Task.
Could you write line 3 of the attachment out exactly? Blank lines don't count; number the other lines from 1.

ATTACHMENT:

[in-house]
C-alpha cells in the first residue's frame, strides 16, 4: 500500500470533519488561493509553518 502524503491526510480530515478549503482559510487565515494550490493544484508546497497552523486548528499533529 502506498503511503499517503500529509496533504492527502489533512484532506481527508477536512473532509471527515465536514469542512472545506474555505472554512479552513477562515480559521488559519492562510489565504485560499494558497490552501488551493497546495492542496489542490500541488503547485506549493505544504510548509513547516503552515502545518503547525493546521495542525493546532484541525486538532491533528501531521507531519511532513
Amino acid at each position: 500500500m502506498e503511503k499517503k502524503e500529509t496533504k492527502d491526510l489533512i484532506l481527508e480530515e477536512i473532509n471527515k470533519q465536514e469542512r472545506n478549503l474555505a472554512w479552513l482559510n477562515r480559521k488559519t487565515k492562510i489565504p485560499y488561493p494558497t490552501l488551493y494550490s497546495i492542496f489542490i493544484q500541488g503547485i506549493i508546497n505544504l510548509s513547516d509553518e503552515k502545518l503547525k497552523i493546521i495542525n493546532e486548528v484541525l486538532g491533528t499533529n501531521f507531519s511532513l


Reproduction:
Amino acid at each position: 500500500m502506498e503511503k499517503k502524503e500529509t496533504k492527502d491526510l489533512i484532506l481527508e480530515e477536512i473532509n471527515k470533519q465536514e469542512r472545506n478549503l474555505a472554512w479552513l482559510n477562515r480559521k488559519t487565515k492562510i489565504p485560499y488561493p494558497t490552501l488551493y494550490s497546495i492542496f489542490i493544484q500541488g503547485i506549493i508546497n505544504l510548509s513547516d509553518e503552515k502545518l503547525k497552523i493546521i495542525n493546532e486548528v484541525l486538532g491533528t499533529n501531521f507531519s511532513l